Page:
Hardening insurance market bucks global recession trend
Haegeli said that the decline in global insurance premiums this year is of a similar magnitude to that seen during the Global Financial Crisis in 2008-2009. That’s significant, he said, because 2020’s estimated economic contraction of 4% is much steeper than the 1.8% contraction seen during the GFC.
“From this perspective, when looking ahead to global insurance premium growth, insurance markets are much more likely to bounce back quicker and harder than what global economic indicators would seem to imply,” Haegeli wrote. Such a recovery, he wrote, should boost growth in non-life insurance markets next year.
“On the one hand, premium growth will be negatively impacted by declines in lines linked to business activity,” he wrote. “On the other hand, prices in commercial insurance have been hardening, providing a tailwind to premium growth in the current year.”
Overall, Swiss Re Institute predicted a moderate reduction in global non-life premium growth due to COVID-19, then a strong rebound in global P&C premiums by 3.8% in real terms next year.
“Another reason to be cautiously optimistic about the future of insurance markets is that we’re finally seeing rising prices,” Haegeli wrote. “A number of lines – including credit and surety as well as liability – are likely to experience higher claims this and next year. And rising claims tend to trigger higher rates.”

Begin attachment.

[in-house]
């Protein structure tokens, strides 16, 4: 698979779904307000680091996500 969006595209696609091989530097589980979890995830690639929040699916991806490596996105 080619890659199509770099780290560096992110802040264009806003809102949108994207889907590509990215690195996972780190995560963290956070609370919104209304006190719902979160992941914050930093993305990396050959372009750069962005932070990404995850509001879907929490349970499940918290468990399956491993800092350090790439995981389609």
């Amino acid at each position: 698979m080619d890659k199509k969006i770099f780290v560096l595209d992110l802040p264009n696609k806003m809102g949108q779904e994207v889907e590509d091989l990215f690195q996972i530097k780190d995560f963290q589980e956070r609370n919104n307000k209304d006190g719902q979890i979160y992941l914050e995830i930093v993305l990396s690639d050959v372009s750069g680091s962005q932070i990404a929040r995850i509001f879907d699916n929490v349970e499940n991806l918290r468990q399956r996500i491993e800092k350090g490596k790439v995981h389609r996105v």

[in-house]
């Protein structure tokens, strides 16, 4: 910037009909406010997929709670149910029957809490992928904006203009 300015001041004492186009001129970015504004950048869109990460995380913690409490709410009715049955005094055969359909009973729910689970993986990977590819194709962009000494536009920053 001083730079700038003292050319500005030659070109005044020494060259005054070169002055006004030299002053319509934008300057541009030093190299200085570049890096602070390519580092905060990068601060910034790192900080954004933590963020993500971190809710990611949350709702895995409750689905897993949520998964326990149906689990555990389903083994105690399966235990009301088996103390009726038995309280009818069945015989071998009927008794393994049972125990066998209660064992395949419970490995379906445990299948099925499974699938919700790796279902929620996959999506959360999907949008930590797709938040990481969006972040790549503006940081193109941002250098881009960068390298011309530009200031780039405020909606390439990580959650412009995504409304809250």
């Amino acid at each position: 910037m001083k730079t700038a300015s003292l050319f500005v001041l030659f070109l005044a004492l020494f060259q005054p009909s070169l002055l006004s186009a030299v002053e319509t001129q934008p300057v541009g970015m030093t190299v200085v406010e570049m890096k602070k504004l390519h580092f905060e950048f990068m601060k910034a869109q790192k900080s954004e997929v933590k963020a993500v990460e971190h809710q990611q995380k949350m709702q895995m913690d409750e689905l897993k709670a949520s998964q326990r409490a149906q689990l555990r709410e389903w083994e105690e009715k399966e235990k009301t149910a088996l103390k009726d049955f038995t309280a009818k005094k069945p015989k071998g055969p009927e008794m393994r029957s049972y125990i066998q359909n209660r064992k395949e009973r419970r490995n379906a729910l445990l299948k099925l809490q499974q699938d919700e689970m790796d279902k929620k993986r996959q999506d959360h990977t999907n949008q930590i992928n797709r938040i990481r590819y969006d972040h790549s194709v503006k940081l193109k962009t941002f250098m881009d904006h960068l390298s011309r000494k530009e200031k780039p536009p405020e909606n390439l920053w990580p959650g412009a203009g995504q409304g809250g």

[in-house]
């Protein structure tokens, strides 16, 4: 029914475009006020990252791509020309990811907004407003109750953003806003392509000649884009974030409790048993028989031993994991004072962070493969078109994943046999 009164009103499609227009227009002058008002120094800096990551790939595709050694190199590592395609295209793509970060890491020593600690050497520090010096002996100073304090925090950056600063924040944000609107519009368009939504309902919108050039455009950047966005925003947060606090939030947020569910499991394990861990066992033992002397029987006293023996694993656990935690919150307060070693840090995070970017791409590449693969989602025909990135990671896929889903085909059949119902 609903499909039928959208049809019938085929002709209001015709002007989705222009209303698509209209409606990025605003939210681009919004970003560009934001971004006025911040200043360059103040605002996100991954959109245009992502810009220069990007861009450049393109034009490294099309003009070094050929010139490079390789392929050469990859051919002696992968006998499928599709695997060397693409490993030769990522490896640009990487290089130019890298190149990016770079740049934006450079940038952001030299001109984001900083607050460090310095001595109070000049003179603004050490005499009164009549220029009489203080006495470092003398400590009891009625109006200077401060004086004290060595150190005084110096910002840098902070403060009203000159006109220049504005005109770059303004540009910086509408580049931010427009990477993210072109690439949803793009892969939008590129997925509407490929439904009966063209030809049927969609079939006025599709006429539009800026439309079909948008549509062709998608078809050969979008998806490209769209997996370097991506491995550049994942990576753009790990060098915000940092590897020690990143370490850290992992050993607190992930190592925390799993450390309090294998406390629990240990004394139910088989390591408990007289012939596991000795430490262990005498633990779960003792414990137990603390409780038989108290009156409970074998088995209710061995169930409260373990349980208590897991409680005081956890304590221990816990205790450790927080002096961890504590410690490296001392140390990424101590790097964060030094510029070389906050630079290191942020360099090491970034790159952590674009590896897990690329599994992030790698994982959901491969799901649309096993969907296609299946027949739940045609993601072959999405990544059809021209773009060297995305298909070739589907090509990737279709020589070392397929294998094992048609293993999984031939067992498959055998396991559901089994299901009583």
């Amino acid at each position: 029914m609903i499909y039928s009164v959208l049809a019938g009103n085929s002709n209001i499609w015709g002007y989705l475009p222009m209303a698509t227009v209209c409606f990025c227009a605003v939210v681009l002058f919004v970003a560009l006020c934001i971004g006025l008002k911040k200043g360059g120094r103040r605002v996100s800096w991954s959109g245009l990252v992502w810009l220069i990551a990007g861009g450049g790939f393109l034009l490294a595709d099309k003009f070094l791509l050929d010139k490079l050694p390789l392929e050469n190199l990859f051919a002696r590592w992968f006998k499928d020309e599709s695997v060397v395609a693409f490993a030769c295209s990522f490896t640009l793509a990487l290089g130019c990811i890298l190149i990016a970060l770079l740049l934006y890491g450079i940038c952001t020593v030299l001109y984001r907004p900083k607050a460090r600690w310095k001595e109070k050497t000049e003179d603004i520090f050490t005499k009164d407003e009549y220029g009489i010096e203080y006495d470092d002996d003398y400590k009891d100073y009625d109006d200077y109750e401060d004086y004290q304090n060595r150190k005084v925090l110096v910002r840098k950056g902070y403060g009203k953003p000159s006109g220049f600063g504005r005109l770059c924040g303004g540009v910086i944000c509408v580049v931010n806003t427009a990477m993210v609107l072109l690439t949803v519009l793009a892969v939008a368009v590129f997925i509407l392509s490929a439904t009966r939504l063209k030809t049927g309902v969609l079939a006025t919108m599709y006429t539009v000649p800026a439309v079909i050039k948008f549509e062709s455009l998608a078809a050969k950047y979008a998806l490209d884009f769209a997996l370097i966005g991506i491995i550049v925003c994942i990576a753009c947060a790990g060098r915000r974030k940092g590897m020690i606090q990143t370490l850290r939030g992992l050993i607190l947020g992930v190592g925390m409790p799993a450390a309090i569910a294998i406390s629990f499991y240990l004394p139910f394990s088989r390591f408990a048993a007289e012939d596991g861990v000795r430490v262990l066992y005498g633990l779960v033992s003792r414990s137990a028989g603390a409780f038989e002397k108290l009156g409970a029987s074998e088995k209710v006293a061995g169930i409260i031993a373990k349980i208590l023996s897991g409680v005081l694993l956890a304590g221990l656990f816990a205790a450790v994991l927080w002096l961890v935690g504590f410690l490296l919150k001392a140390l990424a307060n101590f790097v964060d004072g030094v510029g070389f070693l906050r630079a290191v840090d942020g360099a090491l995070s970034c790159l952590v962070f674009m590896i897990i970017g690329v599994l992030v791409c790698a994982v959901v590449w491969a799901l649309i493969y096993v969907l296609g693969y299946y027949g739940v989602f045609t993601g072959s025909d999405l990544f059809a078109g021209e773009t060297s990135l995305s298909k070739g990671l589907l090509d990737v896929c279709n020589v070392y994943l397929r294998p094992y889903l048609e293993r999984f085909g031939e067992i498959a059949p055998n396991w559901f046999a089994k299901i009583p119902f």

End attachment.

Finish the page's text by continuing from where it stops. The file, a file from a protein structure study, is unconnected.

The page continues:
Swiss Re Institute projected strong rate increases in credit and surety and moderate increases in other affected lines of business and portfolios, including directors and officers and medical malpractice. The low-interest-rate environment is also likely to boost prices in commercial insurance markets, Haegeli wrote.
There’s also been growing momentum in commercial insurance, according to the report.
“Non-life commercial insurance providers have reported double-digit price increases for a variety of lines of business across all major global regions for 2019,” Haegeli wrote. “Prices have been rising, as peak losses and accelerating claims inflation have forced the industry to respond.”
Some insurers have hiked prices dramatically in loss-affected lines, while others have withdrawn completely from certain geographies, pushing prices higher due to reduced underwriting capacity, according to the report.
“These various actions have had a positive impact on the overall rate environment, and we expect the trend to grow stronger in 2021,” Haegeli wrote.